client.read_tls(&mut socket).unwrap();

    let mut plaintext = Vec::new();
    client.read_to_end(&mut plaintext).unwrap();

  if client.wants_write() && socket.ready_for_write() {
    client.write_tls(&mut socket).unwrap();



tlsserver and tlsclient are full worked examples. These both use mio.

Crate features

Here's a list of what features are exposed by the rustls crate and what they mean.

  • logging: this makes the rustls crate depend on the log crate. rustls outputs interesting protocol-level messages at trace! and debug! level, and protocol-level errors at warn! and error! level. The log messages do not contain secret key data, and so are safe to archive without affecting session security. This feature is in the default set.

  • dangerous_configuration: this feature enables a dangerous() method on ClientConfig and ServerConfig that allows setting inadvisable options, such as replacing the certificate verification process. Applications requesting this feature should be reviewed carefully.

  • quic: this feature exposes additional constructors and functions for using rustls as a TLS library for QUIC. See the quic module for details of these. You will only need this if you're writing a QUIC implementation.



All defined ciphersuites appear in this module.


Internal classes which may be useful outside the library. The contents of this section DO NOT form part of the stable interface.


This is the rustls manual. This documentation primarily aims to explain design decisions taken in rustls.


APIs for implementing QUIC TLS


Message signing interfaces and implementations.



A ClientCertVerifier that will allow both anonymous and authenticated clients, without any name checking.


A ClientCertVerifier that will ensure that every client provides a trusted certificate, without any name checking.


This type contains a single certificate by value.


Zero-sized marker type representing verification of a client cert chain.


Common configuration for (typically) all connections made by a program.


A struct representing the received Client Hello


This represents a single TLS client session.


An implementor of StoresClientSessions that stores everything in memory. It enforces a limit on the number of entries to bound memory usage.


Accessor for dangerous configuration options.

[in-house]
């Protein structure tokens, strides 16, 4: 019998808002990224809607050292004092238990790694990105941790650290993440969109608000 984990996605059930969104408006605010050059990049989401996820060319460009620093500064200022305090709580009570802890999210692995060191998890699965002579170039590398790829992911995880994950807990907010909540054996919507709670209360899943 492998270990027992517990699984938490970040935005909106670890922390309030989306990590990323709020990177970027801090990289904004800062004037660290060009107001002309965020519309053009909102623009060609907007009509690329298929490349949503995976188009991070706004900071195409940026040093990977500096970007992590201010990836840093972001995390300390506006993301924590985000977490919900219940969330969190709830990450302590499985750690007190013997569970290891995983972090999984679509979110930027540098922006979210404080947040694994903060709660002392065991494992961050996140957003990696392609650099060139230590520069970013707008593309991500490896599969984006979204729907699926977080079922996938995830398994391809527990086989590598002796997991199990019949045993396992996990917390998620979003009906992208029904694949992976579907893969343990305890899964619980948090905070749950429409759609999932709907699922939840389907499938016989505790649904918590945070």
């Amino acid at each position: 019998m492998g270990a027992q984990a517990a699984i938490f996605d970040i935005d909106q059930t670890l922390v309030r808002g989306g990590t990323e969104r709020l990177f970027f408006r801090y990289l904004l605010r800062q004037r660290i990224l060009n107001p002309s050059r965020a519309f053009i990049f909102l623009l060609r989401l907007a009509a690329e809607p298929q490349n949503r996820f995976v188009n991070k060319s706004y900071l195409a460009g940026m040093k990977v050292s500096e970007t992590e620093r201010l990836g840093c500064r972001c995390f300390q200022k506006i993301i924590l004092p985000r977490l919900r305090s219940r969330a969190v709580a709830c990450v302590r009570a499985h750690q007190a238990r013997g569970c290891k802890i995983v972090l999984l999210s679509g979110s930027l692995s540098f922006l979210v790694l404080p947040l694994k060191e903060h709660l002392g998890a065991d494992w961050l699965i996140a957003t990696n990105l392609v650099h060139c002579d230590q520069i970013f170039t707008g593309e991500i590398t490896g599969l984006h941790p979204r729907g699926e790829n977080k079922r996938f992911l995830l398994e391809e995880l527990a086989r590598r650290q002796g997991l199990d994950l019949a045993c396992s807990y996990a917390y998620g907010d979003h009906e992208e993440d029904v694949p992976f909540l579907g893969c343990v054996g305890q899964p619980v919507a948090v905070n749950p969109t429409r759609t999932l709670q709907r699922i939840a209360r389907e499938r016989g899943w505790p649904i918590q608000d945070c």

Marker types. These are used to bind the fact some verification (certificate chain or handshake signature) has taken place into protocol states. We use this to have the compiler check that there are no 'goto fail'-style elisions of important checks before we reach the traffic stage.


KeyLog implementation that opens a file whose name is given by the SSLKEYLOGFILE environment variable, and writes keys into it.


Turns off client authentication.


An implementor of StoresClientSessions which does nothing.


KeyLog that does exactly nothing.


Something which never stores sessions.


This type contains a private key by value.


Something that resolves do different cert chains/keys based on client-supplied server name (via SNI).


A container for root certificates able to provide a root-of-trust for connection authentication.


Zero-sized marker type representing verification of a server cert chain.


Common configuration for a set of server sessions.


This represents a single TLS server session.


An implementor of StoresServerSessions that stores everything in memory. If enforces a limit on the number of stored sessions to bound memory usage.


This type implements io::Read and io::Write, encapsulating a Session S and an underlying transport T, such as a socket.


This type implements io::Read and io::Write, encapsulating and owning a Session S and an underlying blocking transport T, such as a socket.


A cipher suite supported by rustls.


A concrete, safe ticket creation mechanism.


Default ServerCertVerifier, see the trait impl for more information.


Stub that implements io::Write and dispatches to write_early_data.



Bulk symmetric encryption scheme used by a cipher suite.


The CipherSuite TLS protocol enum. Values in this enum are taken from the various RFCs covering TLS, and are listed by IANA. The Unknown item is used when processing unrecognised ordinals.


The ProtocolVersion TLS protocol enum. Values in this enum are taken from the various RFCs covering TLS, and are listed by IANA. The Unknown item is used when processing unrecognised ordinals.


The SignatureScheme TLS protocol enum. Values in this enum are taken from the various RFCs covering TLS, and are listed by IANA. The Unknown item is used when processing unrecognised ordinals.


rustls reports protocol errors using this type.



A list of all the cipher suites supported by rustls.



Something that can verify a client certificate chain


This trait represents the ability to do something useful with key material, such as logging it to a file for debugging.


A trait for the ability to encrypt and decrypt tickets.


A trait for the ability to choose a certificate chain and private key for the purposes of client authentication.


How to choose a certificate chain and signing key for use in server authentication.


Something that can verify a server certificate chain, and verify signatures made by certificates.


Generalises ClientSession and ServerSession


A trait for the ability to store client session data. The keys and values are opaque.


A trait for the ability to store server session data.

Type Definitions